36% of the businesses consulted said that marine activity had increased over the last 6 months, as opposed to the 26% who disagreed. While this may seem negligible, it does result in a net balance of +10% which experts are citing as a good indication for continued growth during the second half of the year and into 2011. But while most would agree that the recent figures should be welcomed, it’s feared that an influx of sailors of all kinds could lead to a boost in collisions and organised crime.

David Quick, Director of Insure My Boat welcomed the return of increased opportunities for all in the marine sector, but urged caution in the face of these predictions. He said:

‘This report really does vindicate those industry professionals and enthusiasts who have stood by and supported the marine sector during the difficulties of the past few years. It would therefore be a terrible shame to see those sailors who return excitedly to the water suffer at the hands of marine craft theft or collisions of any kind. That’s why the Insure My Boat team feel that boat insurance is so essential.’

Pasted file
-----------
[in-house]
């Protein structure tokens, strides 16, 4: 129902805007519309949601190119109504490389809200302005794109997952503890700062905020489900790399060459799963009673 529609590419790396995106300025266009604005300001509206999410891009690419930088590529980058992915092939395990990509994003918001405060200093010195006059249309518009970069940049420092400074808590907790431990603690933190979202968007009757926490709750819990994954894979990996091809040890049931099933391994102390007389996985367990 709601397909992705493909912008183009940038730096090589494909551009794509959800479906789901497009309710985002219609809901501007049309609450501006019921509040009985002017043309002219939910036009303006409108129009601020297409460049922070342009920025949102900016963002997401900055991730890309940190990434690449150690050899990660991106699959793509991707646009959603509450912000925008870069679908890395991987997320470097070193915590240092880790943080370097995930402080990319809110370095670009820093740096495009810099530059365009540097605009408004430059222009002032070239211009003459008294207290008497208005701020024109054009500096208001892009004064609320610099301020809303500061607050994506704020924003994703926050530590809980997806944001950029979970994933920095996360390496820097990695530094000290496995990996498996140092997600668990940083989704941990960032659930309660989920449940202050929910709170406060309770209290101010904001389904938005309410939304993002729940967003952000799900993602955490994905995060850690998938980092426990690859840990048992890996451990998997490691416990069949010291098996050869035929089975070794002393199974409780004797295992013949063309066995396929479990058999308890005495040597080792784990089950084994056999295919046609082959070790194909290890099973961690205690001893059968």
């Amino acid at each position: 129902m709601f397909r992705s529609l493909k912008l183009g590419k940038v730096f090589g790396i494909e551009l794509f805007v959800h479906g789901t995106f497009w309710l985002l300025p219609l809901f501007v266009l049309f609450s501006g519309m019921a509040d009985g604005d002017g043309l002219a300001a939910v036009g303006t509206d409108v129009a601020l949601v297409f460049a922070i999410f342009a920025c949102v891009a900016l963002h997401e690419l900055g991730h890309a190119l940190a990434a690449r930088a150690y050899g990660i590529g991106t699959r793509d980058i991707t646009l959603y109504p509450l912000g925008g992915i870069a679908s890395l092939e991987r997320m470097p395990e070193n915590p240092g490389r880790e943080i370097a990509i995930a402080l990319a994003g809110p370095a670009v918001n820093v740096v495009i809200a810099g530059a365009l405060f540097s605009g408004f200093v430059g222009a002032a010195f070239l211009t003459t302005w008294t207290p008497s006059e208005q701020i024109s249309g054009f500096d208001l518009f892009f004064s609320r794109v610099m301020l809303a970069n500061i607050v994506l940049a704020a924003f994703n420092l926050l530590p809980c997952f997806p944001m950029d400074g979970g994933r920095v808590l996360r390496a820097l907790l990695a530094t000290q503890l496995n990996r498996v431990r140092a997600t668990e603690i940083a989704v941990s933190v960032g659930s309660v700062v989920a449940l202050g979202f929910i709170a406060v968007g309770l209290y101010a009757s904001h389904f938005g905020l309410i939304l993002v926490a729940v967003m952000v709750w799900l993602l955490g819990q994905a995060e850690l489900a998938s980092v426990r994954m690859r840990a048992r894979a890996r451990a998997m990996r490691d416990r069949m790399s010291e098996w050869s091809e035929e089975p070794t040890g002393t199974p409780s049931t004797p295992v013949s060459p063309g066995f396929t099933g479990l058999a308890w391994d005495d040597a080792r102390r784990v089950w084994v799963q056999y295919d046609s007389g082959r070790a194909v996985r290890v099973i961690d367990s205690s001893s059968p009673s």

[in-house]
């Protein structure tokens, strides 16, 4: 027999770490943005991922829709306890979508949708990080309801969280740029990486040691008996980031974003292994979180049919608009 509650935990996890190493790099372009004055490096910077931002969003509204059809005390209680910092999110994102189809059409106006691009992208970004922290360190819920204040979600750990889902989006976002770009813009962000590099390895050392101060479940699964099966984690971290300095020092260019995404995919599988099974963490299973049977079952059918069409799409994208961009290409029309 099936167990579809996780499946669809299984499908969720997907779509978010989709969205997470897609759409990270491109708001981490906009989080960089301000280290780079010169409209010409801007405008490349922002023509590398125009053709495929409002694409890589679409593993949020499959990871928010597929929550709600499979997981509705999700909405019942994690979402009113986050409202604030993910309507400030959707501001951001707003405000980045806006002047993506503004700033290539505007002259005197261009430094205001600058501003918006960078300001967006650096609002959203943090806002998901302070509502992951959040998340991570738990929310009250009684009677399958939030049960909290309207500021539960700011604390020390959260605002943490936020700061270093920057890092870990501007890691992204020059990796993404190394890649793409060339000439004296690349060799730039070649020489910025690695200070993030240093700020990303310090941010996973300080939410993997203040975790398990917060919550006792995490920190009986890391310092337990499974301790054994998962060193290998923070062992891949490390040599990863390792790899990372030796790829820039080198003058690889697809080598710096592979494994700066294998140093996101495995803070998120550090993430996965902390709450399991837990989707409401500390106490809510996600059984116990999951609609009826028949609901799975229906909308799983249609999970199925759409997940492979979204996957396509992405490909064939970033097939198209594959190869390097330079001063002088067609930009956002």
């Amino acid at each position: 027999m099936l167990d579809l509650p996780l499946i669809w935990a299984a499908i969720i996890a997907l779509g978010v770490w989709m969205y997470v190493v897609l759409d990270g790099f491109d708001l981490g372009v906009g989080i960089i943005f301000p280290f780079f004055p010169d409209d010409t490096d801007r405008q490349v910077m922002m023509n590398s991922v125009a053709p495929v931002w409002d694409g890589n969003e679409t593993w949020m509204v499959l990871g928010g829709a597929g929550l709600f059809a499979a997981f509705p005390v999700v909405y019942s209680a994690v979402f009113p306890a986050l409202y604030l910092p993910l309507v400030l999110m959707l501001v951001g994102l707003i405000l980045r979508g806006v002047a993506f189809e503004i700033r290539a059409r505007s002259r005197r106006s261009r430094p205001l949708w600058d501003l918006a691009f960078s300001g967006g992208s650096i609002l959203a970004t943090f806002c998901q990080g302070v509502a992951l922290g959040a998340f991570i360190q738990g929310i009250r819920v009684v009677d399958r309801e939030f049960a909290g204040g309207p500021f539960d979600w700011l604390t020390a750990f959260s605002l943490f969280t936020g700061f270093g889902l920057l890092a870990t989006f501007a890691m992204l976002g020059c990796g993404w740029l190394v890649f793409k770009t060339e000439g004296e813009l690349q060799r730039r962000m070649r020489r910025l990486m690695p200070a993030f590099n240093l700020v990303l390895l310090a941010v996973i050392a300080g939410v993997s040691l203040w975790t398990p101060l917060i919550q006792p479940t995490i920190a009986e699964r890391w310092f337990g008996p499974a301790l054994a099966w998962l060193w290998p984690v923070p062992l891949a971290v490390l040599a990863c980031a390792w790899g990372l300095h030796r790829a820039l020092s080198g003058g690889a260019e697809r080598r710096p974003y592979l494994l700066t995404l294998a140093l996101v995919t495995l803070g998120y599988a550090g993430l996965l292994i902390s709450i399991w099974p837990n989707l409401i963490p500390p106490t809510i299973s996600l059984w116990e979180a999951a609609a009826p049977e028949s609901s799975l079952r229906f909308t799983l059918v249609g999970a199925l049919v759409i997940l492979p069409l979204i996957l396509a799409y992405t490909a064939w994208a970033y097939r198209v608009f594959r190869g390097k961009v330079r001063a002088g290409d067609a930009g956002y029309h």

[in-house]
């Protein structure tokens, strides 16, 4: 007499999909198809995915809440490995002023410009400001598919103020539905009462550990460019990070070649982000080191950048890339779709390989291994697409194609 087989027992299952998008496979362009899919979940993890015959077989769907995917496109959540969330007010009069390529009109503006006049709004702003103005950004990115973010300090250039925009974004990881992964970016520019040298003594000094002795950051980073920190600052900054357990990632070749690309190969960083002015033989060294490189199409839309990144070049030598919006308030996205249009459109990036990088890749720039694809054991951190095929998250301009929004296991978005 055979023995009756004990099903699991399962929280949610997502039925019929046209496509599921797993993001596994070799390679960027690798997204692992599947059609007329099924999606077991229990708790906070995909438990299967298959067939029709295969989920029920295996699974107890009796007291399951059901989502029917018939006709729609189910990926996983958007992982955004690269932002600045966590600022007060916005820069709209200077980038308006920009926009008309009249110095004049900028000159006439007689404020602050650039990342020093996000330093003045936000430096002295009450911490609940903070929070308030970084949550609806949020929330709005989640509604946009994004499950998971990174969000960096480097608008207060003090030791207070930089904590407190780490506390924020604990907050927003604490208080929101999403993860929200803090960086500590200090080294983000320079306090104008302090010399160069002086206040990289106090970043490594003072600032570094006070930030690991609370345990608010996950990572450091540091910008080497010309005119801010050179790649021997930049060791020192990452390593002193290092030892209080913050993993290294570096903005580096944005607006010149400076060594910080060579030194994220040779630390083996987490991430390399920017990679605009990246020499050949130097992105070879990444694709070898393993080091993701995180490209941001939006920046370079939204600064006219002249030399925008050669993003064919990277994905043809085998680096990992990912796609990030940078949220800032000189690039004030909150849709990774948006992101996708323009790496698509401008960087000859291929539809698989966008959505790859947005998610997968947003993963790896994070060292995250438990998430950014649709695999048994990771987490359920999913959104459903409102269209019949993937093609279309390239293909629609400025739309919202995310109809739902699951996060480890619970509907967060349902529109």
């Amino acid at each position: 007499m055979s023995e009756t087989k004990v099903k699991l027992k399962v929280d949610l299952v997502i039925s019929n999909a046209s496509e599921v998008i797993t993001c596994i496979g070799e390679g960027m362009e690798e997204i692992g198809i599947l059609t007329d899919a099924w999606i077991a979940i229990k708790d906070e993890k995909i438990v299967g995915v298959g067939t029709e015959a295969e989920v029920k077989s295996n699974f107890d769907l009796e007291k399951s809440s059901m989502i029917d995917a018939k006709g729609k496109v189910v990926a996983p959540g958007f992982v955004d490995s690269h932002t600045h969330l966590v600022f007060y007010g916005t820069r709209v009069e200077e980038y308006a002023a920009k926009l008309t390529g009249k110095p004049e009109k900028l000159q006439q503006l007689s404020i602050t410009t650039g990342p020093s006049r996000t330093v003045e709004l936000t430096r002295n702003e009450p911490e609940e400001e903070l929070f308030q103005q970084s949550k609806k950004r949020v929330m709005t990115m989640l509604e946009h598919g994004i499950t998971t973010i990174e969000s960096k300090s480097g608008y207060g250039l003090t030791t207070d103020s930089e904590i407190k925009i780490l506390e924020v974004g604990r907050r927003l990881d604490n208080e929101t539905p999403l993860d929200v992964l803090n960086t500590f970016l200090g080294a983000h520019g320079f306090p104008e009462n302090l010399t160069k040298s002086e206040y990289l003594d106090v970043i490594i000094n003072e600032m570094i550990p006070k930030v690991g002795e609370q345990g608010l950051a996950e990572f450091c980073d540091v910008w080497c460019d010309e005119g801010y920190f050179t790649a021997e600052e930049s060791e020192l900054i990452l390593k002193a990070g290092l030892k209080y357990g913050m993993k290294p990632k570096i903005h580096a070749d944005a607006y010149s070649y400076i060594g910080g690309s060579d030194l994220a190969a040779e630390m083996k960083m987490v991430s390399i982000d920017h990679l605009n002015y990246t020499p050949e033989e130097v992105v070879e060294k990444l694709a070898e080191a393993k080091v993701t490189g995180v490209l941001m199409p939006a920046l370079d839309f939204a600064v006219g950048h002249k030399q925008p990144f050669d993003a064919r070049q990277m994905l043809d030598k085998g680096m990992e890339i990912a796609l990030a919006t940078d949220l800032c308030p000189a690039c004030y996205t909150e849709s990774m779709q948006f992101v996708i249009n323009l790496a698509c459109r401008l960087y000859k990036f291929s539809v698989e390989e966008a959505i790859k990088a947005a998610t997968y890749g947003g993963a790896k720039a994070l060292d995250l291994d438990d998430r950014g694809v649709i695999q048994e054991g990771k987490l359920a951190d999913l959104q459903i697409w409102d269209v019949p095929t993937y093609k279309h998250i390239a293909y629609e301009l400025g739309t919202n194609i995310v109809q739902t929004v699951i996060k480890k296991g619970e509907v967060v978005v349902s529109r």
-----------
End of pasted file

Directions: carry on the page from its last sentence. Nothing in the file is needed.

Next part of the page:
It’s clear that, should crime statistics begin to rise, the commercial marine sector will do everything it can to safeguard the crafts and possessions of private boat owners. The British Marine Federation report denotes an admirable optimism amongst those involved in the sector. As many as 40% of those surveyed viewed the coming six months as having good or excellent prospects, suggesting that criminals face a confident and united industry.

However experts are reminding commercial and private boat owners that only they have the power to truly protect their investments by sourcing effective boat insurance from a provider like Insure My Boat. The recession has reminded many sailors of the importance of protecting what equity they have, regardless of the commodity to which it is tied.